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The National Assembly to End the Iraq and Afghanistan Wars and Occupations finished its first year of existence with a Pittsburgh conference. And it may very well need a new name in the future: Members agreed that the Assembly needs to assemble more than just anti-war groups -- and it needs to push to end a few more wars as well.

On July 10-12, the gathering of organizations, from progressive Democrats to socialists, drew more than 200 people to La Roche College from as far away as Charleston, S.C., and St. Louis, as well as several Canadian cities. It also attracted a student from Mount Lebanon High School and local veterans of '60s movements. Garfield's social-justice hub, the Thomas Merton Center, sponsored the gathering.

Many in attendance lamented that left-wing organizing has ebbed steadily since the build-up to the Iraq War, and electing Barack Obama had stolen energy from future organizing.

"The wars and occupations are still of great concern to people," said Michael McPhearson, executive director of Veterans for Peace and co-chair of United for Peace and Justice, two prominent national groups. "But home comes first." 

Indeed, said conferees, the current economic crisis revealed the country's most obvious needs -- and the group's biggest opportunities. Rebuilding the movement depends on showing people how war funding -- not to mention bank bailouts -- diverted money from more important domestic problems: unemployment, lack of health care, home foreclosures, and the country's educational system and environment.

"We have a very popular president," said Larry Holmes of the New York-based Bailout the People. But "people need to get over the idea that this new wonderful president is going to solve everything."

Obama, Holmes added, "should be able to point out the window and say, 'Mr. Banker, you're not the only pressure I've got. And from what I hear, if I don't do anything, they're going to march on your office.'"

Meanwhile, McPhearson added, the economic travails have left Obama free to conduct foreign policy in a manner hardly distinguishable from George W. Bush -- but without receiving the same criticism. Attendees loudly applauded calls for renewed emphases on withdrawing from Afghanistan, staying out of Iran and Pakistan, and ending Israel's occupation of Palestine. They also cheered efforts to remain non-partisan.

"You broaden [the movement] by deepening it," said Phil Wilayto, an activist in Virginia. "It's a labor group speaking out for an immigrant group. It's a community group speaking out for gay rights -- because they've heard each other."

Added John Harris of several Boston-area anti-war groups: "The period we're in, we only have ourselves to blame if we can't build a mass social movement."

 

Top on the Assembly's future action agenda, however, was a call to return to Pittsburgh at the end of September to protest the G-20 meeting. Finance officials from 19 countries -- among the world's largest economies -- will visit the city to try to set economic policies. And Assembly presenters charged that those officials will, once again, ignore pressing economic issues in favor of bolstering the interests of the rich.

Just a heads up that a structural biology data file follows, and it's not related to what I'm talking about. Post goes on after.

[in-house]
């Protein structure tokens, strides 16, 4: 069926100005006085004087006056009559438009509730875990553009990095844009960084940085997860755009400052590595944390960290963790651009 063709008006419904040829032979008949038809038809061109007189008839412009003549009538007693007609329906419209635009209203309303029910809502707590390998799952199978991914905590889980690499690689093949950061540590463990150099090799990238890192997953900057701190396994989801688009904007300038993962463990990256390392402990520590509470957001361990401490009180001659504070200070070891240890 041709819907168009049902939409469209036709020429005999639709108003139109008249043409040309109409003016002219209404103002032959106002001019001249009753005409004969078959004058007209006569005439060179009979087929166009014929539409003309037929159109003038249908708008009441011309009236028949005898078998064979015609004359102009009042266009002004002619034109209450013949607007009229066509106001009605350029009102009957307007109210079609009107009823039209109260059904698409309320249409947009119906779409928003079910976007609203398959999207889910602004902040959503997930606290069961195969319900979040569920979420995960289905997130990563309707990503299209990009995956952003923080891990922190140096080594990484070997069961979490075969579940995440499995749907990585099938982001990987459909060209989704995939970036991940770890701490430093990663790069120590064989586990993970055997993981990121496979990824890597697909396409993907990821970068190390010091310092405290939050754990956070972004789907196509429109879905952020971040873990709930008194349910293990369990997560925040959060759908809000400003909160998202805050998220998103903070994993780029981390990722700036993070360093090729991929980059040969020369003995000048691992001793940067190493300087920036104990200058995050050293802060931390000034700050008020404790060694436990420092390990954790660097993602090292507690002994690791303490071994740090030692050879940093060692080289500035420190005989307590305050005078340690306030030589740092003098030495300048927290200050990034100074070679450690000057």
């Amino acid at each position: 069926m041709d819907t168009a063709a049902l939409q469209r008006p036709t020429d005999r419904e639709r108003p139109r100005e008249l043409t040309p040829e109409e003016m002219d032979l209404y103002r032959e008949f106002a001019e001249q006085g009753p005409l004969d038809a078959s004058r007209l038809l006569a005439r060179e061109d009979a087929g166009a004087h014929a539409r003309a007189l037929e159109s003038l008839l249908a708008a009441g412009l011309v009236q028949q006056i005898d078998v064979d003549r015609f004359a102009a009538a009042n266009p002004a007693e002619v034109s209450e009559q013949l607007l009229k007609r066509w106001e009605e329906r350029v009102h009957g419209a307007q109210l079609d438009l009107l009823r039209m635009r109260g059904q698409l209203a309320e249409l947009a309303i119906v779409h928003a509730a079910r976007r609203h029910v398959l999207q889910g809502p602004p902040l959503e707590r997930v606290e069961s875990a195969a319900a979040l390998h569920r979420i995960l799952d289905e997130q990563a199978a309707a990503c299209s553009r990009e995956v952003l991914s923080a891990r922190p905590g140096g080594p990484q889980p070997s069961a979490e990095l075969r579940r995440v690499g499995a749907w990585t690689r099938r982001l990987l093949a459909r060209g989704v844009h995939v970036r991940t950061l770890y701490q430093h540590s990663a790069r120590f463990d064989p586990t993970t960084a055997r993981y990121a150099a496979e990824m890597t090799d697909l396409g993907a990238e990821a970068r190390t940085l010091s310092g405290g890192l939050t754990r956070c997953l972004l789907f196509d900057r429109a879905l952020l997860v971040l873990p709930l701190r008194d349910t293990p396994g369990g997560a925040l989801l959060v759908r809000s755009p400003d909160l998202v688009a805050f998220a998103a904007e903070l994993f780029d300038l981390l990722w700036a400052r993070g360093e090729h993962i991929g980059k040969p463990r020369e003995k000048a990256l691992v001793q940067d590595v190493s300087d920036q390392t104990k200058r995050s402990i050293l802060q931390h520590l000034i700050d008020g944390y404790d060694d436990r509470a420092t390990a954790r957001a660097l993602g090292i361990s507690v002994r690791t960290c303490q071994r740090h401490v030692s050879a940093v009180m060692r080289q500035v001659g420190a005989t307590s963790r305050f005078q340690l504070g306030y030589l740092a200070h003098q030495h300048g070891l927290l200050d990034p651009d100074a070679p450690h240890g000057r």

The most crucial task, attendees agreed, was educating people about the summit.

"What we need to be doing is talking to our neighbors," said Alex Bradley, a member of the Pittsburgh G-20 Resistance Project, which will try to disrupt the summit. In knocking on more than 250 doors in Bloomfield recently, Bradley says, Resistance members found that "90 percent of the people don't know what G-20 is." 

"This is a challenge to reach deeper into the oppressed masses," added Larry Holmes. "I don't think we should write them off because it is difficult."

Holmes' group, associated with the Workers' World Party, came under early criticism locally for scheduling a week-long G-20 protest in the Hill District without attempting any coordination with the Merton Center or Resistance group. Now he sat alongside members of both groups. "I think that what everybody realizes is that the G-20 is not a local phenomenon," he said later. "It's an international phenomenon. I hope ... more national organizations commit to mobilize for it." 

Organizers also discussed tactics: Some favored officially sanctioned marches against the summit, while others backed a more confrontational approach.

As an organizer against the Republican National Convention in St. Paul last Labor Day, Joe Callahan of the Twin Cities (Minnesota) Iraq Peace Action Coalition Now says he experienced the "fear-mongering" by press and police about potential violence from RNC protesters. 

Callahan believes the press, and thus much of the public, missed the political point of his coalition's peaceful, permitted march by focusing on police confrontations. His group chose a nonviolent march, Callahan said, because otherwise "we're handing [the government] license to turn reality upside down and talk about 'those violent protesters,' while they're creating violence on a massive scale in Iraq and Afghanistan."

Several local groups have already signed on to a set of "Pittsburgh Principles" they hope will maintain unity. Under the pledge, each group agrees to talk only about its own tactics, refraining from criticism of anyone else. 

While supporting others' permitted efforts, Bradley said that, for his compatriots, seeking state permission to protest the state was not "empowering."

"This moment in history," Bradley added, "does not demand the same thing we have been doing over and over."

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